I haven't read the comics so I can't speak to the origin of this idea of combining a ghost in the machine with retro computers. If the movie makers came up with it, I'm impressed.
Checking the main page for "Cyber Punk" on TVTropes makes me think that that character of the Winter Soldier is also grounded in this aesthetic. There's an illustration on that page of a guy who could be the Winter Soldier himself, just with a shorter hair cut. On top of the physical similarities, the caption reads, "I never asked for this," which also fits.
Anyway, I thought the most interesting moment in the movie was the scene with cyber-Zola, and it was frustrating to me when the bunker was subsequently destroyed. Please, correct me if I'm wrong, but it looked to me like they did something new there, blending retro-futuristic with cyberpunk. I am such a sucker for retro-futuristic stuff, I got pretty excited about it. I'm going to have to give it some more thought, because that scene was just too short for me. I may have to come up with a way to do retro-futuristic cyberpunk in a novel. Maybe the third book in the City series.
Paladins, Ronin, and Alignment Shifts
Okay, so here's where I really fly my nerd flag, folks. If you've read my bio you may have caught the bit about how I played D&D for a while back when I lived in San Diego. It's actually not entirely accurate to say I played D&D. I did play some games set in worlds the D&D folks created, but I also played games and ran games set in worlds I created, and for several years tabletop RPG was a big part of my life (I miss it a lot). All this to say that I still see much of the fiction I encounter through the lens of D20 rules. It helps make me feel better when, say, a villain survives being pulverized when a huge flying helicarrier (I may be mistaken as to that term) crashes into the building he's in pretty much exactly at the level of the floor he's on. I think to myself, he's just that high level. His hit points are just that high. And I can go with it.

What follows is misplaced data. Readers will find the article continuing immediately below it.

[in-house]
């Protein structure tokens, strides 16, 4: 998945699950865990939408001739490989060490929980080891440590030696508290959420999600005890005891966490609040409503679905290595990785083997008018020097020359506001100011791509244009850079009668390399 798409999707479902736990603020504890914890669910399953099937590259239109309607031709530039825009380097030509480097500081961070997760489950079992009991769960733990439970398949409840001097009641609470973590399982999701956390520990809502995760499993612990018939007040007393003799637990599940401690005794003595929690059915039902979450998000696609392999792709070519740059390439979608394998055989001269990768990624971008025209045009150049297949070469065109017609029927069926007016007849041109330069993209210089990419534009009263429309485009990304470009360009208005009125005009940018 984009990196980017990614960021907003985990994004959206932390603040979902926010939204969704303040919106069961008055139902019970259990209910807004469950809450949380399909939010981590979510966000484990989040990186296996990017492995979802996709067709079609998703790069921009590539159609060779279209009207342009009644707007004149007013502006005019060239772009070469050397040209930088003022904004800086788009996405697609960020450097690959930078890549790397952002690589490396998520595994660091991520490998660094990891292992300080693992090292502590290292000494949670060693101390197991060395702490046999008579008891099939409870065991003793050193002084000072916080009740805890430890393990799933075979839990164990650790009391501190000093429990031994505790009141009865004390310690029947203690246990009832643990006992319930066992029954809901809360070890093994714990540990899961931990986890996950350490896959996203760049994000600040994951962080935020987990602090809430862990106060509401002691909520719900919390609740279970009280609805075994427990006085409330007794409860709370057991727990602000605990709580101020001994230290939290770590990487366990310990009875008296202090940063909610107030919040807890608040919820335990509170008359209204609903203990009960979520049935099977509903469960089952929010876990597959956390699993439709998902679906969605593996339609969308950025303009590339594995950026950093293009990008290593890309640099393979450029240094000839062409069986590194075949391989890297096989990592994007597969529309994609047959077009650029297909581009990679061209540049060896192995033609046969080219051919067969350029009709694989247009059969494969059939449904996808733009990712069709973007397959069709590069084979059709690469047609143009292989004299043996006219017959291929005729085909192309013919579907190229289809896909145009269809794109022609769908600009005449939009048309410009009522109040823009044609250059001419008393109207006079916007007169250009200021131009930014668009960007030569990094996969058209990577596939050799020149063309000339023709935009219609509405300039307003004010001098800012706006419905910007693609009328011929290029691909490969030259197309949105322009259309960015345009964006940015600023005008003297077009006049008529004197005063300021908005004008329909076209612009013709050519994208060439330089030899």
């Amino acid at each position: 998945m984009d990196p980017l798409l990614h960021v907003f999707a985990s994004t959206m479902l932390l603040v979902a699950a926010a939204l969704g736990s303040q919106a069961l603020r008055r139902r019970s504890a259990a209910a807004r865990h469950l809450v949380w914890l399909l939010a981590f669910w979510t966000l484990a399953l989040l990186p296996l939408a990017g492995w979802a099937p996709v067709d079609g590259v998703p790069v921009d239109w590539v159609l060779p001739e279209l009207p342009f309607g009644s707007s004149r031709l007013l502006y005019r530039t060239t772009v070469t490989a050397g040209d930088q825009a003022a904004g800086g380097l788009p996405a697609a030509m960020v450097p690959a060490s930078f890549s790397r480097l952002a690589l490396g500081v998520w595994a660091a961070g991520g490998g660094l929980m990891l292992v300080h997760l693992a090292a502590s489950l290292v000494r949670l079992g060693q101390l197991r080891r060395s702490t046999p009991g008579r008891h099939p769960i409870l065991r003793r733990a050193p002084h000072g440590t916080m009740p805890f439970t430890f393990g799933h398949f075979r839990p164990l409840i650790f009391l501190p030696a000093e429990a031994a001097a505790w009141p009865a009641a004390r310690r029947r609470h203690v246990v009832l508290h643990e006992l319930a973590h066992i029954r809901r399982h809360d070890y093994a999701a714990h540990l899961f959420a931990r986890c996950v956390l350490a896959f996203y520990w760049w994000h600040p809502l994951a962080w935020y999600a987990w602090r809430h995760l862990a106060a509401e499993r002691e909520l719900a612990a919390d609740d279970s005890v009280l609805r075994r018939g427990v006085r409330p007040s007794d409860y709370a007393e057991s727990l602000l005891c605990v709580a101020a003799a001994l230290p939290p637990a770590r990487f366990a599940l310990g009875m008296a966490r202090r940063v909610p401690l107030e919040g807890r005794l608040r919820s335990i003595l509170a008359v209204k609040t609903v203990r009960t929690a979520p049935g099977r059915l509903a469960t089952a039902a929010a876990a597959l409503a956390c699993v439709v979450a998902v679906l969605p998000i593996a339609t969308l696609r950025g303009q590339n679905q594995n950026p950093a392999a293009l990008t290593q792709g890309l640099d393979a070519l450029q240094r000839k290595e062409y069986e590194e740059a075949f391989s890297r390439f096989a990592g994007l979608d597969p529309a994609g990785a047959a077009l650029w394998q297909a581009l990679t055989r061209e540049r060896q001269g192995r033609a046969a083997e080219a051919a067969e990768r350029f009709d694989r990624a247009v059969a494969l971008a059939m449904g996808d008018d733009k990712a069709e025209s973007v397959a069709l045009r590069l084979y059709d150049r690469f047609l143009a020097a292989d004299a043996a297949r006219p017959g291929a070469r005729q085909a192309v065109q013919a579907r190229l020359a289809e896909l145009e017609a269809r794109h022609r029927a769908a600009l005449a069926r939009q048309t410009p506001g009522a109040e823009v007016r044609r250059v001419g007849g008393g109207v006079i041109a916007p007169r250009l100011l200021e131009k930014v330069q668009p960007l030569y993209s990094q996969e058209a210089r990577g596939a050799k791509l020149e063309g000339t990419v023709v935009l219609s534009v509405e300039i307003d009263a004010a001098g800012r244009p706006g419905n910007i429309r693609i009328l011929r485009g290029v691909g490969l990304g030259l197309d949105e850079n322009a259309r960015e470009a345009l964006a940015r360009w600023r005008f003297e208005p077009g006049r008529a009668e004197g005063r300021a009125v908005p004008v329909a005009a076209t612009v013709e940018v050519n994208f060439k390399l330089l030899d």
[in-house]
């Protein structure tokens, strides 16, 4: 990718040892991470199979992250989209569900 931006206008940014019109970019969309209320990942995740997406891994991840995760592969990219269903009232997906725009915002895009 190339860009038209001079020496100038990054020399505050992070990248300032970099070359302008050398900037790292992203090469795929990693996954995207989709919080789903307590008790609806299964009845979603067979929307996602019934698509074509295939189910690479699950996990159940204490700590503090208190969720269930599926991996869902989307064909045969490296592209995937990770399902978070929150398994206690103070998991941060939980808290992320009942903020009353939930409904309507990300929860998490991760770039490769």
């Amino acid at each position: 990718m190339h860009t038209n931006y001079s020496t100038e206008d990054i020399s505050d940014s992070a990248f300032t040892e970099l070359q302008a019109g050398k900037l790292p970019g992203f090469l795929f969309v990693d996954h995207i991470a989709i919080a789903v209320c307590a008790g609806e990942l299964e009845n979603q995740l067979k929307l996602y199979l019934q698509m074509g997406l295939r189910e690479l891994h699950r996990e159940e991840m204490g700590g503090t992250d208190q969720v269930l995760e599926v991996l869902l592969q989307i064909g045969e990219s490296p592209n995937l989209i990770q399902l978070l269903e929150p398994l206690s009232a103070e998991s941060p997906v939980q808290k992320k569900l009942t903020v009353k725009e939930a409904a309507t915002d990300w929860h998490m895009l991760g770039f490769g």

Another way I often wear RPG goggles when approaching fiction is with the nine alignments. In case you are unfamiliar with this concept, the short and dirty version is that all characters in D20 RPG, at least back when I was playing it, could be sorted on two spectrums. One was law versus chaos, the other was good versus evil. Here's a graphic:
|I don't really agree with some of these choices for each category, but that's not the point here.|
I've heard that the latest version of D&D does away with this system and has only five (?) alignments. This is unfathomable to me. I will not budge on this. The system of nine is the only way that will ever make sense to me, and even it has its limitations. ANYWAY. I've written three paragraphs here and I haven't even begun to get to the point. Yeesh.
Captain America, as you can see in the graphic, is Lawful Good. Unlike some of the choices in this graphic, he's really a great example of LG, because he's both genuinely good, and genuinely lawful. In Marvel's The Avengers he's actually fairly annoying about this. When I was watching The Winter Soldier and feeling disappointed about it not being a dieselpunk story, I realized something. I do like Rogers and his morality is a big part of that. But what made The First Avenger fun for me was the dieselpunk stuff. As a main character, Rogers just isn't a lot of fun. Not like, say, Tony Stark. Chaotic Good is just way more fun than Lawful Good. That's why there are so many stories about the rogue cop and the loose cannon and all the mavericks out there who shake things up and break all the rules in order to win the day.